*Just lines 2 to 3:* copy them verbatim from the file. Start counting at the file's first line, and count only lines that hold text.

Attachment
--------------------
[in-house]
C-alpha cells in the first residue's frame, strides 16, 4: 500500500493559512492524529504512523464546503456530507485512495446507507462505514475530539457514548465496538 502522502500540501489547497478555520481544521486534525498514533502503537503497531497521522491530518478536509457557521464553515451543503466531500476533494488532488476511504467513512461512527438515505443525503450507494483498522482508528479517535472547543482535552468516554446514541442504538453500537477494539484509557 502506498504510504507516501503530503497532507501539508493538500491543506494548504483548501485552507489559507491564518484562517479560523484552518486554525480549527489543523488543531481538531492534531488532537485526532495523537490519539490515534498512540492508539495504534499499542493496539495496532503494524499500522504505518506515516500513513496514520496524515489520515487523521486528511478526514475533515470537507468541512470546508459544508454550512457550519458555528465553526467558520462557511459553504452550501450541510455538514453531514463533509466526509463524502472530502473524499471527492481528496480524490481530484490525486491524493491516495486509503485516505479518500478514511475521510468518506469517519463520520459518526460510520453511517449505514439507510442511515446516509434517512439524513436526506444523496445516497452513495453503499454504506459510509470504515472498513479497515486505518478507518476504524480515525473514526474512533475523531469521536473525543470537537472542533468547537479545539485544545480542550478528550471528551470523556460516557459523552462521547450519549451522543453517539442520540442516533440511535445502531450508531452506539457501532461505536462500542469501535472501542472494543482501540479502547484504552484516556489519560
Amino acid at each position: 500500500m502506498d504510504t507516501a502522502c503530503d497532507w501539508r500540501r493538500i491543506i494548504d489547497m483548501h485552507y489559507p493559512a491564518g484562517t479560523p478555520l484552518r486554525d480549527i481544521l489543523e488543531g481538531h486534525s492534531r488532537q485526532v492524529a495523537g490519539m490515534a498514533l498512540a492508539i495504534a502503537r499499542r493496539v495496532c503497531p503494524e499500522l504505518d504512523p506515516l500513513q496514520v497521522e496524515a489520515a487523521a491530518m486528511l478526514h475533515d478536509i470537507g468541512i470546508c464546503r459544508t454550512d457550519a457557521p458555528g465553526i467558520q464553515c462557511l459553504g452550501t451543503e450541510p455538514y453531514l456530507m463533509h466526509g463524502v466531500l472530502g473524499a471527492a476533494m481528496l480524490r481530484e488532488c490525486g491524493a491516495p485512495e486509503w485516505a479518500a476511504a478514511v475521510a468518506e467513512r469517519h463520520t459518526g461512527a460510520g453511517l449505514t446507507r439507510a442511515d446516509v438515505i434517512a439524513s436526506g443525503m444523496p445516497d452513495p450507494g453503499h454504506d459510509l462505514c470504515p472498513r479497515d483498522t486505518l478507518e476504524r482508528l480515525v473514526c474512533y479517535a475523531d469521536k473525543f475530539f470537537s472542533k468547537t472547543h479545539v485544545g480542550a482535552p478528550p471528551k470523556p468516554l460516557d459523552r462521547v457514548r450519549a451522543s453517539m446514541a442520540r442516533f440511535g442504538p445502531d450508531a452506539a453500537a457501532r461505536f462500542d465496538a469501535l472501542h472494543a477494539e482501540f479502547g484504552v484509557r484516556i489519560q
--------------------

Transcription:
C-alpha cells in the first residue's frame, strides 16, 4: 500500500493559512492524529504512523464546503456530507485512495446507507462505514475530539457514548465496538 502522502500540501489547497478555520481544521486534525498514533502503537503497531497521522491530518478536509457557521464553515451543503466531500476533494488532488476511504467513512461512527438515505443525503450507494483498522482508528479517535472547543482535552468516554446514541442504538453500537477494539484509557 502506498504510504507516501503530503497532507501539508493538500491543506494548504483548501485552507489559507491564518484562517479560523484552518486554525480549527489543523488543531481538531492534531488532537485526532495523537490519539490515534498512540492508539495504534499499542493496539495496532503494524499500522504505518506515516500513513496514520496524515489520515487523521486528511478526514475533515470537507468541512470546508459544508454550512457550519458555528465553526467558520462557511459553504452550501450541510455538514453531514463533509466526509463524502472530502473524499471527492481528496480524490481530484490525486491524493491516495486509503485516505479518500478514511475521510468518506469517519463520520459518526460510520453511517449505514439507510442511515446516509434517512439524513436526506444523496445516497452513495453503499454504506459510509470504515472498513479497515486505518478507518476504524480515525473514526474512533475523531469521536473525543470537537472542533468547537479545539485544545480542550478528550471528551470523556460516557459523552462521547450519549451522543453517539442520540442516533440511535445502531450508531452506539457501532461505536462500542469501535472501542472494543482501540479502547484504552484516556489519560
Amino acid at each position: 500500500m502506498d504510504t507516501a502522502c503530503d497532507w501539508r500540501r493538500i491543506i494548504d489547497m483548501h485552507y489559507p493559512a491564518g484562517t479560523p478555520l484552518r486554525d480549527i481544521l489543523e488543531g481538531h486534525s492534531r488532537q485526532v492524529a495523537g490519539m490515534a498514533l498512540a492508539i495504534a502503537r499499542r493496539v495496532c503497531p503494524e499500522l504505518d504512523p506515516l500513513q496514520v497521522e496524515a489520515a487523521a491530518m486528511l478526514h475533515d478536509i470537507g468541512i470546508c464546503r459544508t454550512d457550519a457557521p458555528g465553526i467558520q464553515c462557511l459553504g452550501t451543503e450541510p455538514y453531514l456530507m463533509h466526509g463524502v466531500l472530502g473524499a471527492a476533494m481528496l480524490r481530484e488532488c490525486g491524493a491516495p485512495e486509503w485516505a479518500a476511504a478514511v475521510a468518506e467513512r469517519h463520520t459518526g461512527a460510520g453511517l449505514t446507507r439507510a442511515d446516509v438515505i434517512a439524513s436526506g443525503m444523496p445516497d452513495p450507494g453503499h454504506d459510509l462505514c470504515p472498513r479497515d483498522t486505518l478507518e476504524r482508528l480515525v473514526c474512533y479517535a475523531d469521536k473525543f475530539f470537537s472542533k468547537t472547543h479545539v485544545g480542550a482535552p478528550p471528551k470523556p468516554l460516557d459523552r462521547v457514548r450519549a451522543s453517539m446514541a442520540r442516533f440511535g442504538p445502531d450508531a452506539a453500537a457501532r461505536f462500542d465496538a469501535l472501542h472494543a477494539e482501540f479502547g484504552v484509557r484516556i489519560q